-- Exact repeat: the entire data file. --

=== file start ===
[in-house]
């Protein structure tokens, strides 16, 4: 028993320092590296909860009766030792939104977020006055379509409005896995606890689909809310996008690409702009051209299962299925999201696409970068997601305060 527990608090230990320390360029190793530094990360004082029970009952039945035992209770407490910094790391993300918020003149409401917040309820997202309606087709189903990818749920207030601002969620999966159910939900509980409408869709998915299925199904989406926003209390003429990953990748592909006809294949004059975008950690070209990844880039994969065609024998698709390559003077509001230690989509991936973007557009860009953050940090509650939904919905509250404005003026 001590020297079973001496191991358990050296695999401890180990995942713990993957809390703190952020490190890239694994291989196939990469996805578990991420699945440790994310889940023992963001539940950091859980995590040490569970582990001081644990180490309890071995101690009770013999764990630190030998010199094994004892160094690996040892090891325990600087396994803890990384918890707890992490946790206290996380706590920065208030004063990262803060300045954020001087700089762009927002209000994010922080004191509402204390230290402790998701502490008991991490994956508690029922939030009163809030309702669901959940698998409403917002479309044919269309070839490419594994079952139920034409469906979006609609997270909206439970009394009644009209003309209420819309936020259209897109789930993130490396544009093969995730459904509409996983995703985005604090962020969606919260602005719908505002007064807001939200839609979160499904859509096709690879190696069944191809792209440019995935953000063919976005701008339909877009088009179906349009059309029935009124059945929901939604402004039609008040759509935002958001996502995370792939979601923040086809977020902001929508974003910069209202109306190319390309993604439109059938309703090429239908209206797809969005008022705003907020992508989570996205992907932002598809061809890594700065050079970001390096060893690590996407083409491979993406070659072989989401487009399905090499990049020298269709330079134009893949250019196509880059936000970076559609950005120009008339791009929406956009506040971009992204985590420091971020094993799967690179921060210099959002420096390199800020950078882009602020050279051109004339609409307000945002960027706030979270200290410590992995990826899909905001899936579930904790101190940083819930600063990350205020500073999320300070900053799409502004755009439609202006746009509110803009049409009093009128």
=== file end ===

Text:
[in-house]
């Protein structure tokens, strides 16, 4: 028993320092590296909860009766030792939104977020006055379509409005896995606890689909809310996008690409702009051209299962299925999201696409970068997601305060 527990608090230990320390360029190793530094990360004082029970009952039945035992209770407490910094790391993300918020003149409401917040309820997202309606087709189903990818749920207030601002969620999966159910939900509980409408869709998915299925199904989406926003209390003429990953990748592909006809294949004059975008950690070209990844880039994969065609024998698709390559003077509001230690989509991936973007557009860009953050940090509650939904919905509250404005003026 001590020297079973001496191991358990050296695999401890180990995942713990993957809390703190952020490190890239694994291989196939990469996805578990991420699945440790994310889940023992963001539940950091859980995590040490569970582990001081644990180490309890071995101690009770013999764990630190030998010199094994004892160094690996040892090891325990600087396994803890990384918890707890992490946790206290996380706590920065208030004063990262803060300045954020001087700089762009927002209000994010922080004191509402204390230290402790998701502490008991991490994956508690029922939030009163809030309702669901959940698998409403917002479309044919269309070839490419594994079952139920034409469906979006609609997270909206439970009394009644009209003309209420819309936020259209897109789930993130490396544009093969995730459904509409996983995703985005604090962020969606919260602005719908505002007064807001939200839609979160499904859509096709690879190696069944191809792209440019995935953000063919976005701008339909877009088009179906349009059309029935009124059945929901939604402004039609008040759509935002958001996502995370792939979601923040086809977020902001929508974003910069209202109306190319390309993604439109059938309703090429239908209206797809969005008022705003907020992508989570996205992907932002598809061809890594700065050079970001390096060893690590996407083409491979993406070659072989989401487009399905090499990049020298269709330079134009893949250019196509880059936000970076559609950005120009008339791009929406956009506040971009992204985590420091971020094993799967690179921060210099959002420096390199800020950078882009602020050279051109004339609409307000945002960027706030979270200290410590992995990826899909905001899936579930904790101190940083819930600063990350205020500073999320300070900053799409502004755009439609202006746009509110803009049409009093009128």